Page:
Helping people with computers... one answer at a time.

Windows Explorer is a fine tool, but there are still a few things you can't easily do with it. This calls for the Windows Command Prompt.

I would like to be able to copy a file but at the same time rename it, so when it gets to the destination folder it has whatever file name I want it to. Do you know of a way to accomplish this in one step?

Not using Windows Explorer, no.

However it's a snap using the Windows Command Prompt.

In Windows Explorer, when you drag and drop a file from one location to another, you must let the copy (or move) operation complete before you can then rename the file in its new location.

However, using the COPY command in the Windows Command Prompt, you can do it in one quick step.

Start by firing up a command prompt - usually Start, All Programs, Accessories, Command Prompt. You'll probably get something like this:

Command Prompt

The COPY command has the following syntax:

COPY source destination

The "trick" here, if you want to call it that, is that the destination can either be the folder to receive the file, or it can include the new filename.

For example:

Command Prompt with a simple file copy

This command:

copy current.txt "My Documents"

Executed with "C:\Documents and Settings\LeoN" as the current directory, copied "C:\Documents and Settings\LeoN\current.txt" to "C:\Documents and Settings\LeoN\My Documents\current.txt".

Now, this time we'll specify a filename:

Command Prompt with a simple file copy and rename

"...the Command Prompt, while somewhat arcane for the average user, is incredibly powerful."

This time we copied "C:\Documents and Settings\LeoN\current.txt" to "C:\Documents and Settings\LeoN\My Documents\copy.txt". In other words we copied the file, and gave the copy a new name in one operation.

These examples all assumed that the file you want to copy is in the "current directory" (or current folder), as listed in the command prompt itself. You can change directories with the "CD" command:

Command Prompt having executed a CD

Now your COPY operations will be relative to the new current directory.

Alternatively the COPY command will work with full paths as well, eliminating any reliance on the current directory:

Command Prompt having executed a copy using full paths

This example performed the same copy-and-rename we did earlier, but doesn't rely on any assumptions about the current directory. It specifies a full path to both the source and destination.

As you can imagine, the Command Prompt, while somewhat arcane for the average user, is incredibly powerful. Depending on your plans, it could be well worth spending a little time learning more about.

Article C2956 - March 7, 2007 « »

Share this article with your friends:

Share this article on Facebook Tweet this article Email a link to this article
Leo Leo A. Notenboom has been playing with computers since he was required to take a programming class in 1976. An 18 year career as a programmer at Microsoft soon followed. After "retiring" in 2001, Leo started Ask Leo! in 2003 as a place for answers to common computer and technical questions. More about Leo.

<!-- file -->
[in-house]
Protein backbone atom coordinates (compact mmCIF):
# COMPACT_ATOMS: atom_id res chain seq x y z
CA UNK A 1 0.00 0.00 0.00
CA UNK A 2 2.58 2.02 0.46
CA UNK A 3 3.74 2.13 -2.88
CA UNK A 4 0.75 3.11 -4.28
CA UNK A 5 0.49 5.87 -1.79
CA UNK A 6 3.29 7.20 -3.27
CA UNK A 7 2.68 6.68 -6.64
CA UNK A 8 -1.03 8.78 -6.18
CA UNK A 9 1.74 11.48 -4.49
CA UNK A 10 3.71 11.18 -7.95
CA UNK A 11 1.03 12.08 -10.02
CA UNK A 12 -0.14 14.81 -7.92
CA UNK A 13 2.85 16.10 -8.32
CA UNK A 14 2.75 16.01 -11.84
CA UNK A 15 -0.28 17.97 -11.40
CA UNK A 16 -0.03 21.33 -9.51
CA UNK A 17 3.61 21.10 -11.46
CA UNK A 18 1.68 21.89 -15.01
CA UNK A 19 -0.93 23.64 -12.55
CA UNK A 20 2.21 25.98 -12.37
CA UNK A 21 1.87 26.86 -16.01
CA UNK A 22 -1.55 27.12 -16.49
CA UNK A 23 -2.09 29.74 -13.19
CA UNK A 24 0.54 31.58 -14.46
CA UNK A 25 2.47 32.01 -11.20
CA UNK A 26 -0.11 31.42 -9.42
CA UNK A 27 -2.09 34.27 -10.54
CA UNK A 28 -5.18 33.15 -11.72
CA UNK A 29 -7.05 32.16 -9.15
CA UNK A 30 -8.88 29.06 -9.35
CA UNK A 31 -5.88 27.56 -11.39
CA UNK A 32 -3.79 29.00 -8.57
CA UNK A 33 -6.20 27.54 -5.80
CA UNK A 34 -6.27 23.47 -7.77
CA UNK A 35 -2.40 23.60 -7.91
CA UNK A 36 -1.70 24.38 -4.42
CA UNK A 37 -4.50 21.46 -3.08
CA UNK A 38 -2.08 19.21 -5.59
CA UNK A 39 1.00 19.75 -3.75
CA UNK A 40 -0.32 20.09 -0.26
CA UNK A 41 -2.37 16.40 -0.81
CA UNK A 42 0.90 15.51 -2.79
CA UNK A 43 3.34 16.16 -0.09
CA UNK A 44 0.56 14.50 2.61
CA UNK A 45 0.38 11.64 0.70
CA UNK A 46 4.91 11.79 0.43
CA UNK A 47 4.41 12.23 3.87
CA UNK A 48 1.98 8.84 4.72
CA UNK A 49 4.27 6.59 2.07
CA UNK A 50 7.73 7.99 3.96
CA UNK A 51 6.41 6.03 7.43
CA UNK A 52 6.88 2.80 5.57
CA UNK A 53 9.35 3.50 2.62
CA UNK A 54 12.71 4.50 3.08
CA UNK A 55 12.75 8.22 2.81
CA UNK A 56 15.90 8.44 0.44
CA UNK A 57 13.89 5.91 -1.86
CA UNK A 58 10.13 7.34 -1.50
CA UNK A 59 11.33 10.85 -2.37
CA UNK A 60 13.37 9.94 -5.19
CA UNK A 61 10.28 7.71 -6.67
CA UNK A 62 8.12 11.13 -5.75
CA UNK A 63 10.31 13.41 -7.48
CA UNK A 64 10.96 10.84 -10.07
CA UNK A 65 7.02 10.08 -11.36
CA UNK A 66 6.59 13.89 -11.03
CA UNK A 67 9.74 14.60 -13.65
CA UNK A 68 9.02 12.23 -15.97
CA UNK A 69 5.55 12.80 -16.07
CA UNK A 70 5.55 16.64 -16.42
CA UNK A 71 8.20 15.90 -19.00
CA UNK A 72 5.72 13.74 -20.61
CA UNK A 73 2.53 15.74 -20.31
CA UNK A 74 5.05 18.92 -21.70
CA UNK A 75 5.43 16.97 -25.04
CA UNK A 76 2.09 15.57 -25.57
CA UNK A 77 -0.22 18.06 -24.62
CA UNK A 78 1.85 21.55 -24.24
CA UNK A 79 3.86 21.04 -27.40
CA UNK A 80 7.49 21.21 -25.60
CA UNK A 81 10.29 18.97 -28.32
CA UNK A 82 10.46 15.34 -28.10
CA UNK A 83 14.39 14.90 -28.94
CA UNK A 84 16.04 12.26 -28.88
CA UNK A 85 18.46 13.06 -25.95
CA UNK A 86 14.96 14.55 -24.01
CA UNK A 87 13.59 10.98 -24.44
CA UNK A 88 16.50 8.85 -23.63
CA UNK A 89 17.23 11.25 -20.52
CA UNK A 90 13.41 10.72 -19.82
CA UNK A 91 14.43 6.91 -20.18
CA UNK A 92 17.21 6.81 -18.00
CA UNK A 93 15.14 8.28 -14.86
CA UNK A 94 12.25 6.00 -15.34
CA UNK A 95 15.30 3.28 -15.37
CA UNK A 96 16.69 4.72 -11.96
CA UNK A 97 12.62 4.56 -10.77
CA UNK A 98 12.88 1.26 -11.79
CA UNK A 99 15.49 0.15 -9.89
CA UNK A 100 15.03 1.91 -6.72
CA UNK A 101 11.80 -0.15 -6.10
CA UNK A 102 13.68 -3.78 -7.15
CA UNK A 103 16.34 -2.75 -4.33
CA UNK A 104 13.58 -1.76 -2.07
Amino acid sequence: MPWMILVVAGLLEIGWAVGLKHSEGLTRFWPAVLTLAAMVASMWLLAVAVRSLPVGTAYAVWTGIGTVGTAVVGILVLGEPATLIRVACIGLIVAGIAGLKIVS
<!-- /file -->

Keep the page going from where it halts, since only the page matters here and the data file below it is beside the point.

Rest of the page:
Not what you needed?

March 7, 2007 2:15 PM

For anyone interested, you can download the sucessor to cmd.exe, Windows Powershell, at (The Windows XP / Server 2003 versions are final, but the Vista version is still in RC2). It's supposed to be incredibly powerful, and certaily overkill if all you want to do is copy files -- but if you're learning a CLI syntax from scratch anyway, you may as well learn the one that may end up being far more useful in future (i.e. if you ever need something more versatile than cmd.exe).

There's a getting started guide and quick reference at

dave b
March 8, 2007 1:15 PM

In an OS long, long ago there was quite a performance difference between COPY and XCOPY.

COPY was part of the command interpreter that loaded very quickly and moved smaller files very well. XCOPY was a .EXE that took longer to load, but moved larger files quicker - due to a larger buffer.

These days it appears that the only real difference is the depth of features in XCOPY. Do you know if there is still a performance difference?

Leo Notenboom
March 9, 2007 3:23 PM

Hash: SHA1

I assume that any actual performance difference between the two has long
since been overshadowed by the increase in both media and processor
speed. I'm sure that the differences you mention are still there, but so
small as to be unnoticeable these days.

Version: GnuPG v1.4.6 (MingW32)


John Everett
March 1, 2009 1:34 AM

I have a folder in My Documents that needs to be renamed. "C:\Documents and Settings\Julia\..." The folder is the \Julia\ folder. When I right click to delete it there is a message that this folder cannot be deleted. How do I rename a name on this computer that is no longer related to the computer or the files in it?

Folders at that level in Documents and Settings are ... special. They represent user accounts on the machine. The only way to remove them is to delete the user account "Julia", but remember that anything associated with that account will also be lost.
- Leo

Markus Anzenhofer
March 13, 2009 1:47 AM

Can I copy a file to another folder and rename the file where I copy the current date into the file name? So for example I want to copy test.txt to another folder but have it saved with the name 13032009test.txt.

February 3, 2010 10:19 AM

What I need to do is copy logfiles and rename them.

copy ex010101.log to ex010101a.log into another directory

Comments on this entry are closed.

If you have a question, start by using the search box up at the top of the page - there's a very good chance that your question has already been answered on Ask Leo!.

If you don't find your answer, head out to to ask your question.